By Roger French
Publisher: Cambridge University Press
Print Publication Year: 1994
Online Publication Date:March 2010
Chapter DOI: http://dx.doi.org/10.1017/CBO9780511628245.008
Introduction: Descartes and Bartholin
Many people did not first encounter Harvey's doctrines in his book, but by reading or hearing other people's reports or versions of them. There were two main vehicles of this sort that carried the forceful pulse and circulation over Europe. One was Descartes' new mechanical natural philosophy. We shall examine it in the next chapter. The other was the report by Joannes Walaeus on experiments he had made to support Harvey's conclusions. This report first appeared as appendix to an anatomy text which had been written by Caspar Bartholin and was being brought up to date by his son Thomas. In one form or another Walaeus' report reached at least eleven editions, and Thomas' book, favourable to Harvey and often carrying Walaeus' appendix, was translated into all European languages and even into Chinese. It clearly had an important role in the ultimate acceptance of Harvey's doctrines: we must look at the genesis of Bartholin's book.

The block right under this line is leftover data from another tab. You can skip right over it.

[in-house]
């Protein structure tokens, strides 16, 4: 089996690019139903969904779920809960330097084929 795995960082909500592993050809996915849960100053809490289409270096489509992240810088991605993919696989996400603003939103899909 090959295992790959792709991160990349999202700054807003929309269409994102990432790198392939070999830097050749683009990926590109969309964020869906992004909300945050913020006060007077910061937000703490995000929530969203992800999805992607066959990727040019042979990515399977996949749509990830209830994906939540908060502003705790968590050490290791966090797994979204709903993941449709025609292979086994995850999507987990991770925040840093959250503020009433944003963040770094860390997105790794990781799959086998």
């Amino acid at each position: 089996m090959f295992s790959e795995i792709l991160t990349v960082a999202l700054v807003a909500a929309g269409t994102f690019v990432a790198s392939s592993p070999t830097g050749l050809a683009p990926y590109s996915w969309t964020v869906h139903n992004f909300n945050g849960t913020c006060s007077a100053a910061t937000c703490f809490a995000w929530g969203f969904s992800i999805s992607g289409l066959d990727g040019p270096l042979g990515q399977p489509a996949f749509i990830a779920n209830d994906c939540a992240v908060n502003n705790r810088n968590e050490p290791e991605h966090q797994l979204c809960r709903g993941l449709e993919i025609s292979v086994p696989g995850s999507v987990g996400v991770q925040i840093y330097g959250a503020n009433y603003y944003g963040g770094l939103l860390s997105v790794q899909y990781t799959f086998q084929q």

Communication and consensus: two controversies
In England Harvey, Read, Primrose, Winston, Fludd and others were known to each other and were in a position to discuss the circulation. Overseas, however, the formation of any consensus depended upon means of communication, which become important in our study.
Travel was important in communication. Harvey himself travelled widely in Europe (but not for academic reasons) and found himself arguing about the circulation from time to time. More characteristically, students travelled to one or more distant universities, and sometimes young men whose formal education was complete would take something of a Tour.